Winston & Strawn's intellectual property litigation team assumes that every patent case will see the inside of a courtroom, so it never stops digging for evidence and honing each case. That's because the Chicago-based firm's litigation roots were already deeply planted when it started picking up patent cases during the 1970s and 1980s, according to intellectual property practice chairman George Lombardi.
"All the decisions we make in a case are based on trying to come up with theories for and useful information for trial," he said.
The firm dates to 1853 and has always been known for its litigation work, Lombardi said. It's now known for intellectual property litigation, too, and its Chicago bench includes 26 partners and 43 associates or of counsel. The team handled five trials and two evidentiary hearings last year.
Like many firms, Winston increasingly fields lawyers who hold advanced technical degrees, and 16 of its 88 lawyers with those credentials are in Chicago. "In addition to the trial lawyer sensibility, we have people with technical backgrounds," Lombardi said.
The firm's work before the U.S. Court of Appeals for the Federal Circuit in Aventis Pharma S.A. v. Hospira Inc. illustrates its commitment to the courtroom. In April 2012, Winston won a ruling that invalidated two Sanofi patents related to the administration of a cancer drug. Winston proved that Sanofi committed inequitable conduct, or fraud on the patent office.
It was the first and only Federal Circuit affirmance of a lower court's inequitable-conduct ruling since the appeals court raised the standard of proof in a 2011 en banc ruling in Therasense Inc. v. Becton, Dickinson and Co.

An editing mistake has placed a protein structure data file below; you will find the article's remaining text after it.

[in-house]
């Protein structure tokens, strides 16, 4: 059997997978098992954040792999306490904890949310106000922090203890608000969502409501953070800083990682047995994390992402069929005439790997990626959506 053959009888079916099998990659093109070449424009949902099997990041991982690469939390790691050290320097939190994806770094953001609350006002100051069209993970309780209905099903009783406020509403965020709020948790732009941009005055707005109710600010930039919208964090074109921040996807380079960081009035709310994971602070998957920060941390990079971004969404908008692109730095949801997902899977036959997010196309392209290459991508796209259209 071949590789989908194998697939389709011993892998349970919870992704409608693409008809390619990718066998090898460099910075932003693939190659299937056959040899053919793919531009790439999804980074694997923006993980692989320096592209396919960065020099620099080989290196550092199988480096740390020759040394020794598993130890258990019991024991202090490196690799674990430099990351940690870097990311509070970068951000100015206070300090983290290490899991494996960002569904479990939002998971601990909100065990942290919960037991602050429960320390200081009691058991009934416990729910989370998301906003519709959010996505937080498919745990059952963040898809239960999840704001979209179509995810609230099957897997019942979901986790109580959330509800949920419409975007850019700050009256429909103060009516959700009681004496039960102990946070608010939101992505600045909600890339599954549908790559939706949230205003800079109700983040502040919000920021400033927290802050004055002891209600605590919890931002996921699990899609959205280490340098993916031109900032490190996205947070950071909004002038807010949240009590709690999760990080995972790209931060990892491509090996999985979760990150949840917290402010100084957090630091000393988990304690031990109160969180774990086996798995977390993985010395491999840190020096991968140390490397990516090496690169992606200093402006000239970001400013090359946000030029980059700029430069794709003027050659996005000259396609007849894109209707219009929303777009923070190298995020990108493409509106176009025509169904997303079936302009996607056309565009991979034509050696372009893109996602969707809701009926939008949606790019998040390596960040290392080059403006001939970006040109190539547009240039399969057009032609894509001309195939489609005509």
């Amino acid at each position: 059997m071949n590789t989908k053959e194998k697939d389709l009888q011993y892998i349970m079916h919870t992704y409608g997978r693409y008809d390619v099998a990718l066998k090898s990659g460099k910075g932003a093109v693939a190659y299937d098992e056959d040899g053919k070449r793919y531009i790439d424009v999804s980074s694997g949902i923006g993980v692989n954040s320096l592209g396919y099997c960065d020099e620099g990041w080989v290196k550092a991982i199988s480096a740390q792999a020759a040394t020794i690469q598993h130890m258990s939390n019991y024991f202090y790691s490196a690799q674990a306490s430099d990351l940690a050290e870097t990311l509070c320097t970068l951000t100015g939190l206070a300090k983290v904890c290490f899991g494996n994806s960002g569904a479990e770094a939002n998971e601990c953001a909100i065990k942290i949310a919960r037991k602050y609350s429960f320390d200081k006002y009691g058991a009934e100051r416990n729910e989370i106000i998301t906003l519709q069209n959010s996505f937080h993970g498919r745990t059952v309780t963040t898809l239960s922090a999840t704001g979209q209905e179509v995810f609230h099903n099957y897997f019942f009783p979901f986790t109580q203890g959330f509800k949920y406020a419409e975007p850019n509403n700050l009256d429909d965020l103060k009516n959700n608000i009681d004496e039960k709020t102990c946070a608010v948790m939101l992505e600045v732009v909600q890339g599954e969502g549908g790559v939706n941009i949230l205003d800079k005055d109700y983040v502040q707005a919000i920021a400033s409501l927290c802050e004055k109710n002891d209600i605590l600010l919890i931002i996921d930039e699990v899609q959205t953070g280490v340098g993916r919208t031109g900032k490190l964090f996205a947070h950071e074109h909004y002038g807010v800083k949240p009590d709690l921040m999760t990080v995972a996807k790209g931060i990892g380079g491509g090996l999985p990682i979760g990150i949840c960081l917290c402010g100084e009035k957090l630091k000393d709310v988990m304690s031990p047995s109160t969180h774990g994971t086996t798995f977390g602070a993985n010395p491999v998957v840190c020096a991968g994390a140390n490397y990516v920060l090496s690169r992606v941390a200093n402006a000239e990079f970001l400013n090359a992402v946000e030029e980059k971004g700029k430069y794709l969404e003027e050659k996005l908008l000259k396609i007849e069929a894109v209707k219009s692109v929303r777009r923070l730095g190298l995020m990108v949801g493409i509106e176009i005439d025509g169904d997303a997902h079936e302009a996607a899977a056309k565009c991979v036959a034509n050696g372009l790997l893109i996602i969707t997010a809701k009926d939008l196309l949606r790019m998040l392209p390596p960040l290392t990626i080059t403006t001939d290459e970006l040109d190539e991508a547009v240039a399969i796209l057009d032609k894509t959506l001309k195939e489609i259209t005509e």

At trial, the lead inventor acknowledged that the company hadn't disclosed certain prior art, or published information about the subject matter of the claimed invention. He claimed that prior art didn't apply to Sanofi's drug, according to Winston litigation department chairman Jim Hurst.
Hurst might have argued that it didn't matter whether what the prior art described didn't quite work — that's up to the patent office to decide. "A lot of lawyers would have rested on, 'You didn't disclose this to the patent office,' " he said. Instead, Hurst had his people pore over laboratory notebooks all night after that testimony. They discovered that the company had tweaked the prior-art formulation days later and it worked perfectly, Hurst said. "It was cross-examiners' nirvana," Hurst said.
It was also huge for Hospira. "The client literally made hundreds of millions of dollars," Hurst said.
That prowess also helped the firm win a $1 billion verdict for Monsanto Co. against E. I. du Pont de Nemours and Co. from a St. Louis jury in August 2012. "We had a very good story to tell, I felt, about Monsanto's invention — about the technology and Monsanto's licensing of the technology," said Lombardi, who acted as Monsanto's lead trial counsel.